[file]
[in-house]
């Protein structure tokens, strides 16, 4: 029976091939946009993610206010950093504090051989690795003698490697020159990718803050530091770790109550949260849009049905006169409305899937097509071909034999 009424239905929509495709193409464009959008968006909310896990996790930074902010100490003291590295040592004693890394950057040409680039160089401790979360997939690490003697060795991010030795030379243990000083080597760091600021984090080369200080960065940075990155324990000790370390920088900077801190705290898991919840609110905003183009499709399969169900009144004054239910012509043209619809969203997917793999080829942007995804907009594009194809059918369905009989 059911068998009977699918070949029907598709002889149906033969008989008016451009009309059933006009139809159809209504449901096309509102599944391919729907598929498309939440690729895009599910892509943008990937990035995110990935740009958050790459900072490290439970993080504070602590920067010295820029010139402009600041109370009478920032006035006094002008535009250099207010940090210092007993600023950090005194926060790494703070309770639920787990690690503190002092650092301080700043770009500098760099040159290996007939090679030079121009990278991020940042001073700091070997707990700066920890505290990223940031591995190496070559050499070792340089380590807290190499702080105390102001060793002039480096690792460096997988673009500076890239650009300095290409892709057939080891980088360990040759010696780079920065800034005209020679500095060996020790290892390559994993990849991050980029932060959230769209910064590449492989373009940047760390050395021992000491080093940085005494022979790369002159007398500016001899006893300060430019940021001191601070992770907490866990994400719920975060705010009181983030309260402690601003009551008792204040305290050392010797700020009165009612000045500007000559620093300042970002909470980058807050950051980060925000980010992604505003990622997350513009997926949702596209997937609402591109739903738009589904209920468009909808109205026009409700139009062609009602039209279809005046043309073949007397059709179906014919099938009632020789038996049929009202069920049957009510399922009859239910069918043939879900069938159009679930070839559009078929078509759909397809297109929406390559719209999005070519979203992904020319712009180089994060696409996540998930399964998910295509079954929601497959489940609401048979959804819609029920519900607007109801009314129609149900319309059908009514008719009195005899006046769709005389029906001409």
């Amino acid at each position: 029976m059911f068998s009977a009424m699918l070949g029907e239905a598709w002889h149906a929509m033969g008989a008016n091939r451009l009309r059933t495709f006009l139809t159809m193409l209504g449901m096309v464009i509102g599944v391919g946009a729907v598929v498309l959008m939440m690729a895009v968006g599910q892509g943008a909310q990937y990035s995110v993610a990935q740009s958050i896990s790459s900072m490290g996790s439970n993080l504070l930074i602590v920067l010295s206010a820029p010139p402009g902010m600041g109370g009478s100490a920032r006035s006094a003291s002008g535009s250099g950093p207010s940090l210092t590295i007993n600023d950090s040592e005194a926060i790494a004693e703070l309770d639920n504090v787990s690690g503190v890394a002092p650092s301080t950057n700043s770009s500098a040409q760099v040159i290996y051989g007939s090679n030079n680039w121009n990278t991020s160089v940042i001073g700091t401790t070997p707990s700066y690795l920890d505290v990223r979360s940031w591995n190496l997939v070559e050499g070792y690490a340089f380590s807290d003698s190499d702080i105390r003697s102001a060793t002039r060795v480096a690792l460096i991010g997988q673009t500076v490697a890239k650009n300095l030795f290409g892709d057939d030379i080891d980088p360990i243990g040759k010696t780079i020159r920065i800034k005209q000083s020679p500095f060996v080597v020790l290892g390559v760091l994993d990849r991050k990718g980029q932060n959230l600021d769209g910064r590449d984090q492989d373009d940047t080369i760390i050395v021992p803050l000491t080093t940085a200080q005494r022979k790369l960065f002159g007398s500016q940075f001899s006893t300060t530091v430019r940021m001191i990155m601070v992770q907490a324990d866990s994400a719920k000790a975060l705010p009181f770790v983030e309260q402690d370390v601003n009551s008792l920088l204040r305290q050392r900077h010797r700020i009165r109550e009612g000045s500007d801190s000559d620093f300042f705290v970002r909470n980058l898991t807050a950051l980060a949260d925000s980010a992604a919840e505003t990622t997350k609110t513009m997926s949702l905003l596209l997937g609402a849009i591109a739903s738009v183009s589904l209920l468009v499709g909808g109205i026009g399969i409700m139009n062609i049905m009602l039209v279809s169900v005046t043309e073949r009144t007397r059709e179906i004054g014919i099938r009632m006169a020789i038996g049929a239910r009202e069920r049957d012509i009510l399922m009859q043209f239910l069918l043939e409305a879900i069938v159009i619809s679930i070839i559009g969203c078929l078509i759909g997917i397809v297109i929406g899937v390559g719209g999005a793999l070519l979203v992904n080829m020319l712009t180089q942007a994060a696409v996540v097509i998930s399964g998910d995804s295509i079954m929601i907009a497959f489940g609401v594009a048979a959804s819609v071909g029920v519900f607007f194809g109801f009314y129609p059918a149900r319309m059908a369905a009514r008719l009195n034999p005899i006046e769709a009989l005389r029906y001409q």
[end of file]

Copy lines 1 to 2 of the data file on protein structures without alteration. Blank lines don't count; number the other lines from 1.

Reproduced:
[in-house]
């Protein structure tokens, strides 16, 4: 029976091939946009993610206010950093504090051989690795003698490697020159990718803050530091770790109550949260849009049905006169409305899937097509071909034999 009424239905929509495709193409464009959008968006909310896990996790930074902010100490003291590295040592004693890394950057040409680039160089401790979360997939690490003697060795991010030795030379243990000083080597760091600021984090080369200080960065940075990155324990000790370390920088900077801190705290898991919840609110905003183009499709399969169900009144004054239910012509043209619809969203997917793999080829942007995804907009594009194809059918369905009989 059911068998009977699918070949029907598709002889149906033969008989008016451009009309059933006009139809159809209504449901096309509102599944391919729907598929498309939440690729895009599910892509943008990937990035995110990935740009958050790459900072490290439970993080504070602590920067010295820029010139402009600041109370009478920032006035006094002008535009250099207010940090210092007993600023950090005194926060790494703070309770639920787990690690503190002092650092301080700043770009500098760099040159290996007939090679030079121009990278991020940042001073700091070997707990700066920890505290990223940031591995190496070559050499070792340089380590807290190499702080105390102001060793002039480096690792460096997988673009500076890239650009300095290409892709057939080891980088360990040759010696780079920065800034005209020679500095060996020790290892390559994993990849991050980029932060959230769209910064590449492989373009940047760390050395021992000491080093940085005494022979790369002159007398500016001899006893300060430019940021001191601070992770907490866990994400719920975060705010009181983030309260402690601003009551008792204040305290050392010797700020009165009612000045500007000559620093300042970002909470980058807050950051980060925000980010992604505003990622997350513009997926949702596209997937609402591109739903738009589904209920468009909808109205026009409700139009062609009602039209279809005046043309073949007397059709179906014919099938009632020789038996049929009202069920049957009510399922009859239910069918043939879900069938159009679930070839559009078929078509759909397809297109929406390559719209999005070519979203992904020319712009180089994060696409996540998930399964998910295509079954929601497959489940609401048979959804819609029920519900607007109801009314129609149900319309059908009514008719009195005899006046769709005389029906001409």